Question about 1984 BMW R 65 LS

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R65LS Restoration - Another Valve Cover Problem

It's become increasingly clear why the last person to work on this bike used gasket goo to seal the valve covers. The problem with the short stud was quickly remedied (thanks barryg) with two nuts and minimal effort. The stud came right out. I cleaned the stud and threads, applied a bit of thread-lock, and screwed it back in leaving enough to install the cover with a washer under the center nut. Life was good! After installing the tank, battery and adding gas it was time to see if my many months of amateurish mechanics would pay off. Sure enough, the bike started and I was able to take a short spin around the neighborhood. After parking the restoration project, I noticed quite a bit of oil leaking from around the valve covers (on both sides). I let everything cool off and attempted to tighten all fasteners. No significant improvement. So, do I forget about the stock gaskets and go with RTV or is there a trick to installing the valve covers that I have missed?

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The OEM gaskets have adhesive built on to them. This is always the side with printing on any BMW gasket. Clearly the head has to be clean when installing a new gasket for the adhesive to adhere. I have a similar leak problem on one bike, and it appears the surfaces aren't smooth enough to seal with oe gaskets. My solution is aftermarket "silicone" gaskets, which do the trick, but are a bit tricky to use. No glue with these. http://www.rockypointcycle.com/Merch...ategory_Code=B It appears a lot of times previous owners are taken by surprise that there are outboard studs on the valve covers and try prying the cover off after only removing the center nut. This hurts the sealing surfaces, of course. When the bike was new, the OEM gasket was installed with the factory adhesive adhering it to the cylinder head only, and it didn't leak. Subsequent leaks were caused by incorrect procedures by various previous owners, untrained mechanics, etc. A lot of times the threads in the cylinder head for the center stud get stripped. This occurred especially with the too-short studs, as they didn't get threaded into the head enough.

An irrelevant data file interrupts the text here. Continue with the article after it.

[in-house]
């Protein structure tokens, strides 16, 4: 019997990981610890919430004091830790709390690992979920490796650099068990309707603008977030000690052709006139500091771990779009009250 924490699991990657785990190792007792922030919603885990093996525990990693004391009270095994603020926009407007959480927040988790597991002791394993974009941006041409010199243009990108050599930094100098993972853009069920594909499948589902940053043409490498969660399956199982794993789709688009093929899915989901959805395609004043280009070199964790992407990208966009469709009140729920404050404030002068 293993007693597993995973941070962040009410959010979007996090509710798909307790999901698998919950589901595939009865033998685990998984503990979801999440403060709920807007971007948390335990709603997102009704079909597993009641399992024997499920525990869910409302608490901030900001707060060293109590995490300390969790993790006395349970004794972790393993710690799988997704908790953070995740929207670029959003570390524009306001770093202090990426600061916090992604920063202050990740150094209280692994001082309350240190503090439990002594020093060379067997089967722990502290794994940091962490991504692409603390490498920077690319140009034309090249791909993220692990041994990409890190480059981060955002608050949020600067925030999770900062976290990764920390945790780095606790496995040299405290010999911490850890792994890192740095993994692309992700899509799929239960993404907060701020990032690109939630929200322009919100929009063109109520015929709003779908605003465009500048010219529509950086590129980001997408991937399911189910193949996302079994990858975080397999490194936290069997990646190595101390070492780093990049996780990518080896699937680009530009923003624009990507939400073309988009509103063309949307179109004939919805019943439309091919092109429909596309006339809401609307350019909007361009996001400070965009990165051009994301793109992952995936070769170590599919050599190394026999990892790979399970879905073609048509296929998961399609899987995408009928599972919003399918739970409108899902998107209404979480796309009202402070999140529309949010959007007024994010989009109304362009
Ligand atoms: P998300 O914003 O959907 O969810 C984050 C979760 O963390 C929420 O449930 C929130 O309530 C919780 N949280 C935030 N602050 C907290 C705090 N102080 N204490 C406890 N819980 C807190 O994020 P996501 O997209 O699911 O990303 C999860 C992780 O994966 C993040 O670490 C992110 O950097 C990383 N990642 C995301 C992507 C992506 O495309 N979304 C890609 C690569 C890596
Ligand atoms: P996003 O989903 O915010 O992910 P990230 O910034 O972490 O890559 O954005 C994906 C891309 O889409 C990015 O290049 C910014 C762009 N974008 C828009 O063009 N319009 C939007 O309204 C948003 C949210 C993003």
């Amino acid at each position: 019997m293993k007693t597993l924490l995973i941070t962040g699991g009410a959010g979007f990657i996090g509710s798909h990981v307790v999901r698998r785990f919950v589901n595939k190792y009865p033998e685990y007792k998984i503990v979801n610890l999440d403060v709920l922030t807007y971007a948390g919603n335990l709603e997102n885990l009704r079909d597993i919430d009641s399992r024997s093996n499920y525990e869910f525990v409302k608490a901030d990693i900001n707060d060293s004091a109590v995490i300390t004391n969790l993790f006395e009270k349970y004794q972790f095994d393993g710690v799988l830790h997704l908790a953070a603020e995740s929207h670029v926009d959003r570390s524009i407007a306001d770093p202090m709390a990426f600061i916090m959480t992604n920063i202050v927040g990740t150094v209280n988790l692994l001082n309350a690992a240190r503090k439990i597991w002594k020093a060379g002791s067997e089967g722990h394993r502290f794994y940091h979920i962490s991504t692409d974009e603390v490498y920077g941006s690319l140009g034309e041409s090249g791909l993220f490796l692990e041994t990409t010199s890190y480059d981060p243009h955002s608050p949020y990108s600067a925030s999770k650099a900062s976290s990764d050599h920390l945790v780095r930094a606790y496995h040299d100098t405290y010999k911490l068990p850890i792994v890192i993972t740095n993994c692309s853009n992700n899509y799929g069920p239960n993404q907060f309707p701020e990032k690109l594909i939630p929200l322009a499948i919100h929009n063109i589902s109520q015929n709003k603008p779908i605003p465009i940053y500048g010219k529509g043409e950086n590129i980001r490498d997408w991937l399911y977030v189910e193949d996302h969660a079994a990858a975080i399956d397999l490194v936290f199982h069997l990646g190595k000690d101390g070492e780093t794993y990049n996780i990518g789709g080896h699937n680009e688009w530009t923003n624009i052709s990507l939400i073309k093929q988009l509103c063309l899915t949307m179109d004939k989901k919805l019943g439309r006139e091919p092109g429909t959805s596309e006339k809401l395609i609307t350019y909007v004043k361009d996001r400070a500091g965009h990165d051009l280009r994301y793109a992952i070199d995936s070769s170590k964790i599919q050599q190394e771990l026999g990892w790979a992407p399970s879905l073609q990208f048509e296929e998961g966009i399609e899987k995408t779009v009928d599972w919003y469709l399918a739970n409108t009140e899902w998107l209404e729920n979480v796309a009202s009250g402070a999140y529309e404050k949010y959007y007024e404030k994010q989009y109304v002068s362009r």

Posted on Nov 20, 2008

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How to replace a valve cover gasket in a xr600r Honda dirt bike


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Since the GL1100's use single over head cams, the valve adjustments are critical. Due to a valve seating a little too deeply into its seat in the combustion chamber the the valve to rocker arm clearence will be diminished, and possibly become non-existant, keeping the valve open just a hair all the time. SOLUTION: Get some new valve cover o-rings gaskets, remove the covers, and adjust all of the valve clearances. If you have a tight one, You'll find it.

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Kawasaki's are notorious for the waterpump seals going. There are little rubber doughnut seals (3 if i remember) that run along the impellor shaft. When these break down, you get the leak. I would be pretty certain on a bike of this age, that this is your problem. It isnt a massive job to do, but if your not technically minded it can get messy. The shaft is connected by a circlip on the opposite side to pump prop, and should, i emphisise the word SHOULD slide out, once the clip is released. But beware as ALOT of these become siezed and stuck fast, so some more dissasembly may be required. You can try taking off the cover and using a good instant gasket, providing that your running temp is fine, no water in the oil (if your lucky) but these cover seals are designed to pop if there is too much pressure behind them, hence me telling you about the impellor seals.

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Have a minor "fluid leak and dont know how to check the coolant


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As for the temperature issue, anything within the white area of the temp gauge is considered normal. Just make sure that the radiator of full of coolant and the plastic coolant overflow bottle is filled to about the half-way mark. Use a 50/50 mix of coolant for aluminum block engines and distilled water.

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